As French elections loom, candidates take tough positions on migrants – .

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As French elections loom, candidates take tough positions on migrants – .


In contrast, immigrants made up 16% of the German population, an increase of 30% over the same period.

France stopped taking in large numbers of workers from its former North African colonies as a long period of economic growth ended in the mid-1970s – a few years before the rise of the far-right National Front. anti-immigrant, now known as the National Rally, which helped make immigration a radioactive subject in French politics.

Since then, migrant workers have only made up a small part of new immigration, dominated by foreign students and family-related arrivals.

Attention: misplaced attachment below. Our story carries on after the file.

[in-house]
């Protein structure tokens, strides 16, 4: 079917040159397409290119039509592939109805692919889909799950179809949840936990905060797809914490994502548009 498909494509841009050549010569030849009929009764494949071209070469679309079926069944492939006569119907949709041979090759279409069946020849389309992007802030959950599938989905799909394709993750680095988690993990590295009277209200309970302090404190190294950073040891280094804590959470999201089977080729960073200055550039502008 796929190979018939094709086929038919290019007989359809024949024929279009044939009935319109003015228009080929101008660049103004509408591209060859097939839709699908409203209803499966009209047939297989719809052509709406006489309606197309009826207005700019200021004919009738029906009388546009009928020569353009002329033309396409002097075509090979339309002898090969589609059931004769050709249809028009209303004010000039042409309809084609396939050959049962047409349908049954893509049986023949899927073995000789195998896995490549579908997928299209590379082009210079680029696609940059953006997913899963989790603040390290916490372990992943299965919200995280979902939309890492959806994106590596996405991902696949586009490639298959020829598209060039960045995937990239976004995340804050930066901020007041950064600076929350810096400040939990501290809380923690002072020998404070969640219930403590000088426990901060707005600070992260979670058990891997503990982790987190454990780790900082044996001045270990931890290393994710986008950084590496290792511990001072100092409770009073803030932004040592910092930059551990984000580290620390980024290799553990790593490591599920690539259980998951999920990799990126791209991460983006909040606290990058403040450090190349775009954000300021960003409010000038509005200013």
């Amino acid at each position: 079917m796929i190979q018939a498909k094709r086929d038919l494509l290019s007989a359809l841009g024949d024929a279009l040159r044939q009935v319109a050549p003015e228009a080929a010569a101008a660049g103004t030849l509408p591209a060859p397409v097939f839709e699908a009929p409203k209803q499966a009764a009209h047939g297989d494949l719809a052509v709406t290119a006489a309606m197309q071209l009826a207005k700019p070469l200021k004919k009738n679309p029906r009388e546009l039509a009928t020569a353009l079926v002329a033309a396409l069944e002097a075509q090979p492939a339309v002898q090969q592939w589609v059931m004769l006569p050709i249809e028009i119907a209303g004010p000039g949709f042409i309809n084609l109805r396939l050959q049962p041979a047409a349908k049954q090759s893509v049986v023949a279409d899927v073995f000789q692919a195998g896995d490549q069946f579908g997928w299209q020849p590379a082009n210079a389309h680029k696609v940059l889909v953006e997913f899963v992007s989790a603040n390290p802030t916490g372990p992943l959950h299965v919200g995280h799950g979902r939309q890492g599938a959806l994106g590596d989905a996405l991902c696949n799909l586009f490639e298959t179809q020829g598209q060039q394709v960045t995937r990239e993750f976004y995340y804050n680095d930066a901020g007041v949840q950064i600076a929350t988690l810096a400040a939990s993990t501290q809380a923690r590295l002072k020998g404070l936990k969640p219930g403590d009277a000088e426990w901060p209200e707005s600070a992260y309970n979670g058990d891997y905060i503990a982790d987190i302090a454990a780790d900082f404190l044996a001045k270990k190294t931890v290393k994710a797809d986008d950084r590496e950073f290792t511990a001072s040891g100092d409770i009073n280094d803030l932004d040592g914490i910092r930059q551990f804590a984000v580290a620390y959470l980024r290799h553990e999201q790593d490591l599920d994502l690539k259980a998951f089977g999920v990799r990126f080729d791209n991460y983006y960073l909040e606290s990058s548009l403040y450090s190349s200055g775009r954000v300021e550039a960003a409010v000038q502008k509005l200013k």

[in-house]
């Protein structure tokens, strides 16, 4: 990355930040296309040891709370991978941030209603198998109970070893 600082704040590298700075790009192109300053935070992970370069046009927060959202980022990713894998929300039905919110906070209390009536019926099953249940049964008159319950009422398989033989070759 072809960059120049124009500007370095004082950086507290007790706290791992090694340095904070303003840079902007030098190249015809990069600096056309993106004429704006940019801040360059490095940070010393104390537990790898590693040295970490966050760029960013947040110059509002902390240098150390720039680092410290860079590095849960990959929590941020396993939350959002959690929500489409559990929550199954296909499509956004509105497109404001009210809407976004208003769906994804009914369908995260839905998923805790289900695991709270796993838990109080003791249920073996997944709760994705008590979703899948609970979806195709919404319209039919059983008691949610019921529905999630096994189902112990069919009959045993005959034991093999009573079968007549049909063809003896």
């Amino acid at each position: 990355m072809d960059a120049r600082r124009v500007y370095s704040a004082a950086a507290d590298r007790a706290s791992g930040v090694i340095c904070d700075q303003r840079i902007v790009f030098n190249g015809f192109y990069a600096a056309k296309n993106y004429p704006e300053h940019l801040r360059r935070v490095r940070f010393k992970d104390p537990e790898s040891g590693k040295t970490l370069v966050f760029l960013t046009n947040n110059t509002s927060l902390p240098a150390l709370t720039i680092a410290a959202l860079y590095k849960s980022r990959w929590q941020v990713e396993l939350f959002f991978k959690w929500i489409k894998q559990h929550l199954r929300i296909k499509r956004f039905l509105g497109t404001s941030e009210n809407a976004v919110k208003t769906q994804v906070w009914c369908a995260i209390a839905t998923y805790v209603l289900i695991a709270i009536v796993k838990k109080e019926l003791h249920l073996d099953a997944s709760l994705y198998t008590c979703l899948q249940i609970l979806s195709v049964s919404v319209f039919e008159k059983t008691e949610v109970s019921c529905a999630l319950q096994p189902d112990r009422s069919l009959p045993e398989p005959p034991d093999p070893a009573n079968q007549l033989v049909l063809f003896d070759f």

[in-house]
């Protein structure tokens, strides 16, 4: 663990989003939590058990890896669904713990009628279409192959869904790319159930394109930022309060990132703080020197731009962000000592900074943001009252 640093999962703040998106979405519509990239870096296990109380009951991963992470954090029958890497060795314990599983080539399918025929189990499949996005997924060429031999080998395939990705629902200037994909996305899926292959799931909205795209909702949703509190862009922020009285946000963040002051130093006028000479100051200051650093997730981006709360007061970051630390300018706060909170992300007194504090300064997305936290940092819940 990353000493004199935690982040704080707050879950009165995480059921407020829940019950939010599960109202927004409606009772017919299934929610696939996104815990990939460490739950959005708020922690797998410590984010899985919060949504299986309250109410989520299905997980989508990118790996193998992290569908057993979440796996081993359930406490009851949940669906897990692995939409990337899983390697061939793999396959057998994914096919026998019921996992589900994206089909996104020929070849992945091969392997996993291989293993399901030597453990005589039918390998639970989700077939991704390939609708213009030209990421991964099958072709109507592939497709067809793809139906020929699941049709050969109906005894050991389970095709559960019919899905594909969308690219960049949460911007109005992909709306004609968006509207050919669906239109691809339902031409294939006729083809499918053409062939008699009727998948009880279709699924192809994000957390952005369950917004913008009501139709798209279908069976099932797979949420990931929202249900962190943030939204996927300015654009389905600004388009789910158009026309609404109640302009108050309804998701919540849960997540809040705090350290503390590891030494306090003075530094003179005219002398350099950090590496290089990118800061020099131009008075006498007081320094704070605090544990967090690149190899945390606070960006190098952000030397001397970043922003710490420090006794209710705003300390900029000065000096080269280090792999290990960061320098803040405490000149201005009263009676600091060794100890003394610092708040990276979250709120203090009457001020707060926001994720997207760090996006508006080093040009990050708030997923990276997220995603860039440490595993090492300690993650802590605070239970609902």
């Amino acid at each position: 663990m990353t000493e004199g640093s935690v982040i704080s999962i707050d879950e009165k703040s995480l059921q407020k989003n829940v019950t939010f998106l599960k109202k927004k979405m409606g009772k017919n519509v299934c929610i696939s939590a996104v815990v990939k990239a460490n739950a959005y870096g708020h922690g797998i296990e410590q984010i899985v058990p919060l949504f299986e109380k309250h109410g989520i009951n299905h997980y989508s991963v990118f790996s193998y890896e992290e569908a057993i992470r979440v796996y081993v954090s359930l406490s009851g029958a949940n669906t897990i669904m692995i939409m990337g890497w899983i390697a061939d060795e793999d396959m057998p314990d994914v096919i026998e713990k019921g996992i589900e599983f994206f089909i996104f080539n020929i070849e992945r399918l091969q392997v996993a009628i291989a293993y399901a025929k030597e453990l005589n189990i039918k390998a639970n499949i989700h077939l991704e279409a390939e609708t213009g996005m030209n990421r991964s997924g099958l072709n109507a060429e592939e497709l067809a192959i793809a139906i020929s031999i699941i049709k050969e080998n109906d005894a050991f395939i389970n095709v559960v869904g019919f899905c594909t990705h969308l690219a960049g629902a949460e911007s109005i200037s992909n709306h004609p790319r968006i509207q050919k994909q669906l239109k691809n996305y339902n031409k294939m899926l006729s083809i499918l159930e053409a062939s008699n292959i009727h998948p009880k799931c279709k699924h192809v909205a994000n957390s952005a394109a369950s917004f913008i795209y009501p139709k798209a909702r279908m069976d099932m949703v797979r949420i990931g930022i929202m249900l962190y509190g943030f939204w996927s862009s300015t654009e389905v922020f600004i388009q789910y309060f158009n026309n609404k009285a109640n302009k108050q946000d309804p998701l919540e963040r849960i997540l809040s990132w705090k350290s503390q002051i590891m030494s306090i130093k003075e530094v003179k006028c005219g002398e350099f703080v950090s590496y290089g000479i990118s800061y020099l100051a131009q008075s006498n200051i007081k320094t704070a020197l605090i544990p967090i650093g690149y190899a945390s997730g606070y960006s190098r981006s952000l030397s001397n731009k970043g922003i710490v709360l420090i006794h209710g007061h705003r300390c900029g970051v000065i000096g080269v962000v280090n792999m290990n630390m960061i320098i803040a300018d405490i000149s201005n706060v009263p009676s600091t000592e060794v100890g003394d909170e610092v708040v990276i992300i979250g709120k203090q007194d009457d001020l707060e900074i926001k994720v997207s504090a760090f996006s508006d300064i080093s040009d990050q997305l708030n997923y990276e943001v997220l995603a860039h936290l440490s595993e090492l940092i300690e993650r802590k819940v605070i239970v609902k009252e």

“We welcome immigrants, not to work, but to join their spouses,” said Auriol, the economist.

As a result, France’s immigrant population is much less diverse than in other rich countries. In 2019, more than 40% of all arrivals were from Africa, especially Morocco, Algeria and Tunisia, according to government data.

This lack of diversity – coupled with the concentration of new immigrants in urban areas like Paris – fuels immigration anxieties, said Patrick Weil, immigration historian who teaches at the Panthéon-Sorbonne University in Paris and at Yale.

While anti-immigrant sentiments played a role in former President Donald J. Trump’s campaign in 2016, immigration to France – closely linked to its colonial history, particularly in Algeria and other Muslim countries – actually an even hotter topic, Mr Weil said. .

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